I shook hands with Inuvik but I couldn’t remember his name. “Hi,” I said I’m Dennis.”

“I’m Inuvik.”

I said, “I remember, you’re Nuisance.”

“That’s right, you remember!”

“Dennis,” said Outcast, “I talked to Joy this morning and I gave her shit. I wasn’t like some of these people saying, ‘Poor, Joy, I’m sorry you’re in the hospital, sorry you’re sick.’ I told her she had it coming. She didn’t listen to the doctors last time and she probably won’t listen to them this time. She has to quit drinking; never mind watering it down, she has to quit entirely. You can only damage your kidneys so many times then they shut down. She’s had her last wake up call. She’s stubborn, thinks she can do anything she wants and it won’t have any effect on her health.

“I went to her place on Saturday with a bag of groceries. I could see her moving around in there, but she wouldn’t answer the door to me. If she wants to be like that, it’s the last time I bring groceries. I hear she let Buck in. I don’t know what’s up with that.

“By the way, did you notice my new boots. They’re really warm. 59 bucks at Wal-Mart. They had $39, $49 all the way up to $100, but those were really heavy. I do a lot of walking, when I picked these up, I couldn’t believe how light they were.

“I won’t be going to the hospital. Debbie went for a colonoscopy last week and I stood outside for three hours. Any virus that’s around I’ll pick it up. I can’t take the chance.”

I said, “Joy mentioned that she was quarantined when she first came in. It’s a virus that she picked up at the hospital last time. She didn’t mention the name.”

Outcast replied, “That’s enough reason for me not to go. Have you heard that we’re getting more snow this afternoon?”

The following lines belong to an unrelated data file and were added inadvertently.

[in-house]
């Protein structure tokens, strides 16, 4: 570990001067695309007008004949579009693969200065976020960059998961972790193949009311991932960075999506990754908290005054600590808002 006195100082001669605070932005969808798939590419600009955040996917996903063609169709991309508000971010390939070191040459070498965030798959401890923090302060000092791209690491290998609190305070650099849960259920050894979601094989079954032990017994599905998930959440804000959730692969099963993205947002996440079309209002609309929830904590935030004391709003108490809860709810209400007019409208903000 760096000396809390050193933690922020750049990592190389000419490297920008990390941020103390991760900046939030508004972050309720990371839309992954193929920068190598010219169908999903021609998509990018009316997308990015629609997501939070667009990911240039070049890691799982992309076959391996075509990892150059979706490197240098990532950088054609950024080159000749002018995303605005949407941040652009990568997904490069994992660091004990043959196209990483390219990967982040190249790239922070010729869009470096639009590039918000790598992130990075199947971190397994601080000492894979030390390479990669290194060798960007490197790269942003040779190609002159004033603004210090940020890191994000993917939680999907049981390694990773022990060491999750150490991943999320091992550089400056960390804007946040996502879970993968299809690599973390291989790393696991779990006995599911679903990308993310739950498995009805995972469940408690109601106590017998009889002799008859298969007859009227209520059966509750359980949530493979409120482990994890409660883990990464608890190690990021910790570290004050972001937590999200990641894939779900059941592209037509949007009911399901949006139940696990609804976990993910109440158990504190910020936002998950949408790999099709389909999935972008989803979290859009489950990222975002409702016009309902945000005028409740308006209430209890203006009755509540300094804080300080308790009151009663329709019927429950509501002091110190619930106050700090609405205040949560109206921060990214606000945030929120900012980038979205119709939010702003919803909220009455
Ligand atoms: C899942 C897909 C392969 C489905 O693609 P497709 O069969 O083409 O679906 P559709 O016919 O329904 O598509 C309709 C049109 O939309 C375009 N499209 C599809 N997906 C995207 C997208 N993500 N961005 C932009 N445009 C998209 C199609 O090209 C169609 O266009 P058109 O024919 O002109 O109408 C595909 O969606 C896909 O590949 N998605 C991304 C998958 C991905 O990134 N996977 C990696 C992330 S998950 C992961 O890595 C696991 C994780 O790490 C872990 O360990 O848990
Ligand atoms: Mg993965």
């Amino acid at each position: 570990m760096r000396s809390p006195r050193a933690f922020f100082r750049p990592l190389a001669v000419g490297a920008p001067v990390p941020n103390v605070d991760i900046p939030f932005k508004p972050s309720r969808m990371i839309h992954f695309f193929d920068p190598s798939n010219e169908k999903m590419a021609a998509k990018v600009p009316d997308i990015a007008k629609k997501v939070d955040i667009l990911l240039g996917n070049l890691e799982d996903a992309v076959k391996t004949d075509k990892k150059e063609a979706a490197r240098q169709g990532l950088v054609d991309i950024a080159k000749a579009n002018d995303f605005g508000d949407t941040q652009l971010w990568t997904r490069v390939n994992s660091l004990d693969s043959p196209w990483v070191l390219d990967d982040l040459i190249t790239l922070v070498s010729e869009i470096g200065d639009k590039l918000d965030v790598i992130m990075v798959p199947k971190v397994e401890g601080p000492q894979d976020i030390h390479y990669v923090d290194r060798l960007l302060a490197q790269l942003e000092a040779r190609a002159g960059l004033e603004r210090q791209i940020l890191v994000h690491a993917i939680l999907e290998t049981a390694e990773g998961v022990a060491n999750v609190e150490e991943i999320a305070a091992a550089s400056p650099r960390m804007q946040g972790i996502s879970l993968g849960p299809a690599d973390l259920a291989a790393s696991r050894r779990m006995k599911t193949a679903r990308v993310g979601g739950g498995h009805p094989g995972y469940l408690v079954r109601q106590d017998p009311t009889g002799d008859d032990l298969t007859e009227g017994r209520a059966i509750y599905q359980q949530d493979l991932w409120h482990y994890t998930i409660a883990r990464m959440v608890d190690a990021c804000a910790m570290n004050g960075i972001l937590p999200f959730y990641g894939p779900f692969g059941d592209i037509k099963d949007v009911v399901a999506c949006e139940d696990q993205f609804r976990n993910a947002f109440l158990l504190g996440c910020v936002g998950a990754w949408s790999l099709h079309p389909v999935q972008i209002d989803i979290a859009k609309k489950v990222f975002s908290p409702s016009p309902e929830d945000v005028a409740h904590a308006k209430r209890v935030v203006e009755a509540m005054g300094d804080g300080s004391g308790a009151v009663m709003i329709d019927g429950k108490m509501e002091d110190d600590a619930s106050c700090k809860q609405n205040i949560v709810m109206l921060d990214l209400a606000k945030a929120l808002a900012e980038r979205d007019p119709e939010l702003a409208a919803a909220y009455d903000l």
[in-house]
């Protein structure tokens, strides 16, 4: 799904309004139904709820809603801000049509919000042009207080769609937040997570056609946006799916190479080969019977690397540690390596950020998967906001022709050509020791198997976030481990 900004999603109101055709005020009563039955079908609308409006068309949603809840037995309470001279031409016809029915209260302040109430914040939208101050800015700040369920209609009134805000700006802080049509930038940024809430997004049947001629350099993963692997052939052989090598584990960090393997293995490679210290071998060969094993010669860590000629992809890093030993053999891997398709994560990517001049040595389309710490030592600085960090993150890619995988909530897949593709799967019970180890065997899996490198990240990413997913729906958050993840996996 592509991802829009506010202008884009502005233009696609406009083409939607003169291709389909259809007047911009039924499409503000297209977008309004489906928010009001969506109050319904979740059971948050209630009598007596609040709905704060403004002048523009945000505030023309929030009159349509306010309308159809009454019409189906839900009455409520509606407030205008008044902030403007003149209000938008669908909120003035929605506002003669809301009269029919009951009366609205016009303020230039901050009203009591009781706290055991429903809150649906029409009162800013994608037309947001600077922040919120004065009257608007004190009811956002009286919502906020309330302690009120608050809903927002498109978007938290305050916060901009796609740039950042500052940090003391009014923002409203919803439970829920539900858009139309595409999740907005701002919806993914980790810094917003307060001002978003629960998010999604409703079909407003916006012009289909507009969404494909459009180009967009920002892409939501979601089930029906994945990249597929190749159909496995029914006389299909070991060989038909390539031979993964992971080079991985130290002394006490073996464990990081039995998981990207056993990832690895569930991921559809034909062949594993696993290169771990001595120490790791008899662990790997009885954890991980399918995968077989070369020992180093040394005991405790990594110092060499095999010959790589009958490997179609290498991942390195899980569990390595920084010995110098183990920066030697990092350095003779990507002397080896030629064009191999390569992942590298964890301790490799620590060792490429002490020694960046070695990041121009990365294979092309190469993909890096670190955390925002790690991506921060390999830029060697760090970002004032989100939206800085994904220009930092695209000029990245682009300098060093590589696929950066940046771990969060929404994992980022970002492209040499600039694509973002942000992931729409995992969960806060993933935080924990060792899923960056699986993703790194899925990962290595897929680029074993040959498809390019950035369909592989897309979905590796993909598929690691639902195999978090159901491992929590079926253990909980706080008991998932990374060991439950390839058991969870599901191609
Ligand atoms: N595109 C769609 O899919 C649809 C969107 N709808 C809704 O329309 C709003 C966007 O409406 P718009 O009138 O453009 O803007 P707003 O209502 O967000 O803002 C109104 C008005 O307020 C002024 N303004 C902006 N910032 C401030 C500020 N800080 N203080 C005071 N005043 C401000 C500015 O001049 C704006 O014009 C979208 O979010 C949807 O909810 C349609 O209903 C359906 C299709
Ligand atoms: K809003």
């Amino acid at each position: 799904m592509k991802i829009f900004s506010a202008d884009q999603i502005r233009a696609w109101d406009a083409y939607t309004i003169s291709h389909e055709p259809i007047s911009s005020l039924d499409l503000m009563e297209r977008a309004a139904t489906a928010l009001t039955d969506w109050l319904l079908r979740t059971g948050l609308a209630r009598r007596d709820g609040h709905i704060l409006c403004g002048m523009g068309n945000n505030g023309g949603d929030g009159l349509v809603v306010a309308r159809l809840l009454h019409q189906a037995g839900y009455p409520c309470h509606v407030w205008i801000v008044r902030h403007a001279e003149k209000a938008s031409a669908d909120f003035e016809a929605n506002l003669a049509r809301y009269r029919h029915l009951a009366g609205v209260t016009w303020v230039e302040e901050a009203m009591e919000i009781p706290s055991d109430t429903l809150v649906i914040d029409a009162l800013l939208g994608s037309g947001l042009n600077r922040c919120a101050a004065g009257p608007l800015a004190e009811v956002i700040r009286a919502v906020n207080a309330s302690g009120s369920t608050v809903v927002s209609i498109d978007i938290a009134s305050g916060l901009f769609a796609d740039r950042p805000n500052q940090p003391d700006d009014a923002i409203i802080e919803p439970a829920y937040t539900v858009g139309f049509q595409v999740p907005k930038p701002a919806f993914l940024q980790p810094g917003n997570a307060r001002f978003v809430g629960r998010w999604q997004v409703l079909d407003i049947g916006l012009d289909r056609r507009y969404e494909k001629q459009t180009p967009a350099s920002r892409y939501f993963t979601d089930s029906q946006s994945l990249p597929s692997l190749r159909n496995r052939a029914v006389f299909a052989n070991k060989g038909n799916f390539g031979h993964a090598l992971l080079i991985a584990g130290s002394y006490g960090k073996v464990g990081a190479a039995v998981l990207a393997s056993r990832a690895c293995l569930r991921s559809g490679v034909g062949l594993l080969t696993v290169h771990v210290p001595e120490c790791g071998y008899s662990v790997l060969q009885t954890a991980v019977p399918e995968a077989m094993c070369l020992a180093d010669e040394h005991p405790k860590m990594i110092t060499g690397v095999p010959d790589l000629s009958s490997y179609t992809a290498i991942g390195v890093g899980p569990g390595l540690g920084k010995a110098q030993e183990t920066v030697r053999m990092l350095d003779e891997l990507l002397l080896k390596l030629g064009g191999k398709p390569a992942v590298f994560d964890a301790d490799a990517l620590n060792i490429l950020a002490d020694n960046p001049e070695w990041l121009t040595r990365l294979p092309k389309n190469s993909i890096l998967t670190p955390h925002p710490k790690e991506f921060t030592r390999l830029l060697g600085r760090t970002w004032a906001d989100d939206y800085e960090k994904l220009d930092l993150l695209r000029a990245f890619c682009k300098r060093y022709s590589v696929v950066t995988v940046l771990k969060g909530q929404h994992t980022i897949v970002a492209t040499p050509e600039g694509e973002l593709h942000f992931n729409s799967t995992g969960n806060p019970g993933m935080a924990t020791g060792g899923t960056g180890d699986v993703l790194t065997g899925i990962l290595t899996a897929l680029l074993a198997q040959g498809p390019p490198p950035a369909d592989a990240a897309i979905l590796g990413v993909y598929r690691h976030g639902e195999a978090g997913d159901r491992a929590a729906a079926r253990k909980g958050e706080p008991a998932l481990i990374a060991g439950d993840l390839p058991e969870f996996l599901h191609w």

“I know we had some between nine and ten o’clock.”

“That was nothing. They’re predicting seven feet. We won’t even be able to see André. He’ll have to get one of those reflecting rods that they use for the snow plows.

“By the way, I get my new dentures next week. It’s all covered by the government. I thought I’d have to get all my teeth pulled because of pyorrhea, but they filled two cavities and said I was good to go. The reason the government paid for my dentures is because I said I couldn’t eat, which isn’t exactly true. I have two molars. That’s all I really need for chewing. I’m missing my front teeth so I can’t eat corn on the cob or apples.”

Nancy said, “Outcast, it’s not all about you.”

“Of course it’s all about me. It always is.”

Jacques said, “I really miss eating corn on the cob. I have to cut the corn off with a knife then add salt and lots of butter.”

André said, “That’s the same with me. You should see when I try to eat corn on the cob. Because I’m missing my top front teeth, I leave a strip in the middle about an inch wide. Only a few niblets on the edges get into my mouth, so, like Jacques, I cut it off with a knife then add lots of butter and salt.”